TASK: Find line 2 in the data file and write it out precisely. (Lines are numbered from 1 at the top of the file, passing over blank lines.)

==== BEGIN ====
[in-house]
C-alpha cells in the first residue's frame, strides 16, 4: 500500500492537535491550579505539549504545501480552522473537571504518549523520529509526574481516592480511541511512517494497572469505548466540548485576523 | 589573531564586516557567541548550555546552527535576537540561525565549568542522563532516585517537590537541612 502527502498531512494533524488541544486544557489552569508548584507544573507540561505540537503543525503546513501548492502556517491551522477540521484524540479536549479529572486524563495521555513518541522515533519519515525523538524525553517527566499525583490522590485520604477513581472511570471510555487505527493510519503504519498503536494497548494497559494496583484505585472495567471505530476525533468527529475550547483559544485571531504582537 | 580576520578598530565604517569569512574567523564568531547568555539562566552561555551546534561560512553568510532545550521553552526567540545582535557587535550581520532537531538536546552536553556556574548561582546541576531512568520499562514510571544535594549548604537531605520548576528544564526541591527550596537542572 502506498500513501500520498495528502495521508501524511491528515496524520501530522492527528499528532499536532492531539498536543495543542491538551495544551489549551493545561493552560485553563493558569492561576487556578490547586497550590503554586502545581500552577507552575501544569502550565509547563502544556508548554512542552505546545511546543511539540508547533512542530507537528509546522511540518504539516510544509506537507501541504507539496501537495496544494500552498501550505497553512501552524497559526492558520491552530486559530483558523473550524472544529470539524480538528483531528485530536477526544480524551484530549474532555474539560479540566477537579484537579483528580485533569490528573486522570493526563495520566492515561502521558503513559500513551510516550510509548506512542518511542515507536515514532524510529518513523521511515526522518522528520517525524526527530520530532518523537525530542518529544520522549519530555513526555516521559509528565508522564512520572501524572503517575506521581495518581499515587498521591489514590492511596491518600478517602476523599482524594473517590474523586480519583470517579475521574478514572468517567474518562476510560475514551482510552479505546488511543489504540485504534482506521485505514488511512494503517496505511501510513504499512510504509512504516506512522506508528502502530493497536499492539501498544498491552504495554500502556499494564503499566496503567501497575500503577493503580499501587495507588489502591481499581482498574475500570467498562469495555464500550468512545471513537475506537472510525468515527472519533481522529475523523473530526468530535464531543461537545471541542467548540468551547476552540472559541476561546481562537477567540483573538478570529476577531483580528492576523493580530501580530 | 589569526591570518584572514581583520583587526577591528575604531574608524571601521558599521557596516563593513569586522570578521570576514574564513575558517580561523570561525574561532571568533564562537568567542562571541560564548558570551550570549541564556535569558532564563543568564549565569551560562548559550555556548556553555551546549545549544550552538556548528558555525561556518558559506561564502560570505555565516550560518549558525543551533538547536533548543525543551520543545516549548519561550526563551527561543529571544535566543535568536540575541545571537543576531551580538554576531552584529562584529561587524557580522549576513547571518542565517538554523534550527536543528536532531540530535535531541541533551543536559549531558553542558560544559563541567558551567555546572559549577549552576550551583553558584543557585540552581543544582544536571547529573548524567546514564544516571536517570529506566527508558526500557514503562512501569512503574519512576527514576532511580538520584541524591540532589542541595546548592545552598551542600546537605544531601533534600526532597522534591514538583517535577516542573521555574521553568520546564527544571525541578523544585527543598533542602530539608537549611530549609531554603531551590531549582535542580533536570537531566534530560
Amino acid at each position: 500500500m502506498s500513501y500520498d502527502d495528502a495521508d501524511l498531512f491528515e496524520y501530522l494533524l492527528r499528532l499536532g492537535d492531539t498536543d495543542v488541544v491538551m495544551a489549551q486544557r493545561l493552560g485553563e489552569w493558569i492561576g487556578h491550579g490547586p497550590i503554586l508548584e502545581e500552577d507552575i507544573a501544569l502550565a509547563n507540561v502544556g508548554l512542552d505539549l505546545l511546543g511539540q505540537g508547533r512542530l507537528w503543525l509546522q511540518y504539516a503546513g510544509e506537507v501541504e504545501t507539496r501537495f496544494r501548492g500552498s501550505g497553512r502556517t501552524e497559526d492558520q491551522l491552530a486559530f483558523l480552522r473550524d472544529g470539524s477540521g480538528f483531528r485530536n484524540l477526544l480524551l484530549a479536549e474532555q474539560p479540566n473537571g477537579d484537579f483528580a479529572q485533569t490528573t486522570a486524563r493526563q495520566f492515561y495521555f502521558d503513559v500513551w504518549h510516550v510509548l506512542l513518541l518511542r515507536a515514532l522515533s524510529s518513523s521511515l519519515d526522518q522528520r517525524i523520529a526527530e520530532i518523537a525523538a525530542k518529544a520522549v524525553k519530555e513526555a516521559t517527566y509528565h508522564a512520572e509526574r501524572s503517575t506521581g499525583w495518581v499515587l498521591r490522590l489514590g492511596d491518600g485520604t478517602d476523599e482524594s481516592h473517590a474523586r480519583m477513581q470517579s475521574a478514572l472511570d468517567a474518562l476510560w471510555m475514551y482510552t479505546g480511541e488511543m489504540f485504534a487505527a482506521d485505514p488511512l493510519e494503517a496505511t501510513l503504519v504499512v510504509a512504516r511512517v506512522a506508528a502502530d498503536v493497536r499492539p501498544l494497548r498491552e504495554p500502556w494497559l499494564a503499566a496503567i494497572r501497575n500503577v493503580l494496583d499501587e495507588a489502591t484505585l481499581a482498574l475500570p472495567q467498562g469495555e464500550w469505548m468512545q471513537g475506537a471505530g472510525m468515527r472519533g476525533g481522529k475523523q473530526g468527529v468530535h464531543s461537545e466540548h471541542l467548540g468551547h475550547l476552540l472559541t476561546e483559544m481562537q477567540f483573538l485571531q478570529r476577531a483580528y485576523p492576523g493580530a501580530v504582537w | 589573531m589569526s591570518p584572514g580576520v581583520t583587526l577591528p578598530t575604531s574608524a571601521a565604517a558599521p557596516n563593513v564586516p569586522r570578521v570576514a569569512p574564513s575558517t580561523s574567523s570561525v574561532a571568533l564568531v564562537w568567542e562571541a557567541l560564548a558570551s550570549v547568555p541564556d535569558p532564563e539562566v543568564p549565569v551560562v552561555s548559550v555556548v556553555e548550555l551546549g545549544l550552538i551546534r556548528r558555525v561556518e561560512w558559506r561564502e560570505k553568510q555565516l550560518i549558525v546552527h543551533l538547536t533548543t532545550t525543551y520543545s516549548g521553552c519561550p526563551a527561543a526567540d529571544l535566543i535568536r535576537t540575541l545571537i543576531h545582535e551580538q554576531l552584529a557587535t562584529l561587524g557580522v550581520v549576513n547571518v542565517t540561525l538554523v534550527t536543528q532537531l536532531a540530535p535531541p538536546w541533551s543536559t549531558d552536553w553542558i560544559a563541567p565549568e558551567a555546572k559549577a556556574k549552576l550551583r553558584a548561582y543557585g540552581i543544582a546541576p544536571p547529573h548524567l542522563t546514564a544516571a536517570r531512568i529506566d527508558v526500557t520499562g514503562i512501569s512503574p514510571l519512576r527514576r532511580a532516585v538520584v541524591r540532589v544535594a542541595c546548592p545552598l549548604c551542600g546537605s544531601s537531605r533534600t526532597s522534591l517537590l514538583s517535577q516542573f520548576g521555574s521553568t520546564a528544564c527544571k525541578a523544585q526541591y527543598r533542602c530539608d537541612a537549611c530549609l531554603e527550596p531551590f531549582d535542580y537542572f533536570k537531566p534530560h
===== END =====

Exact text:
C-alpha cells in the first residue's frame, strides 16, 4: 500500500492537535491550579505539549504545501480552522473537571504518549523520529509526574481516592480511541511512517494497572469505548466540548485576523 | 589573531564586516557567541548550555546552527535576537540561525565549568542522563532516585517537590537541612 502527502498531512494533524488541544486544557489552569508548584507544573507540561505540537503543525503546513501548492502556517491551522477540521484524540479536549479529572486524563495521555513518541522515533519519515525523538524525553517527566499525583490522590485520604477513581472511570471510555487505527493510519503504519498503536494497548494497559494496583484505585472495567471505530476525533468527529475550547483559544485571531504582537 | 580576520578598530565604517569569512574567523564568531547568555539562566552561555551546534561560512553568510532545550521553552526567540545582535557587535550581520532537531538536546552536553556556574548561582546541576531512568520499562514510571544535594549548604537531605520548576528544564526541591527550596537542572 502506498500513501500520498495528502495521508501524511491528515496524520501530522492527528499528532499536532492531539498536543495543542491538551495544551489549551493545561493552560485553563493558569492561576487556578490547586497550590503554586502545581500552577507552575501544569502550565509547563502544556508548554512542552505546545511546543511539540508547533512542530507537528509546522511540518504539516510544509506537507501541504507539496501537495496544494500552498501550505497553512501552524497559526492558520491552530486559530483558523473550524472544529470539524480538528483531528485530536477526544480524551484530549474532555474539560479540566477537579484537579483528580485533569490528573486522570493526563495520566492515561502521558503513559500513551510516550510509548506512542518511542515507536515514532524510529518513523521511515526522518522528520517525524526527530520530532518523537525530542518529544520522549519530555513526555516521559509528565508522564512520572501524572503517575506521581495518581499515587498521591489514590492511596491518600478517602476523599482524594473517590474523586480519583470517579475521574478514572468517567474518562476510560475514551482510552479505546488511543489504540485504534482506521485505514488511512494503517496505511501510513504499512510504509512504516506512522506508528502502530493497536499492539501498544498491552504495554500502556499494564503499566496503567501497575500503577493503580499501587495507588489502591481499581482498574475500570467498562469495555464500550468512545471513537475506537472510525468515527472519533481522529475523523473530526468530535464531543461537545471541542467548540468551547476552540472559541476561546481562537477567540483573538478570529476577531483580528492576523493580530501580530 | 589569526591570518584572514581583520583587526577591528575604531574608524571601521558599521557596516563593513569586522570578521570576514574564513575558517580561523570561525574561532571568533564562537568567542562571541560564548558570551550570549541564556535569558532564563543568564549565569551560562548559550555556548556553555551546549545549544550552538556548528558555525561556518558559506561564502560570505555565516550560518549558525543551533538547536533548543525543551520543545516549548519561550526563551527561543529571544535566543535568536540575541545571537543576531551580538554576531552584529562584529561587524557580522549576513547571518542565517538554523534550527536543528536532531540530535535531541541533551543536559549531558553542558560544559563541567558551567555546572559549577549552576550551583553558584543557585540552581543544582544536571547529573548524567546514564544516571536517570529506566527508558526500557514503562512501569512503574519512576527514576532511580538520584541524591540532589542541595546548592545552598551542600546537605544531601533534600526532597522534591514538583517535577516542573521555574521553568520546564527544571525541578523544585527543598533542602530539608537549611530549609531554603531551590531549582535542580533536570537531566534530560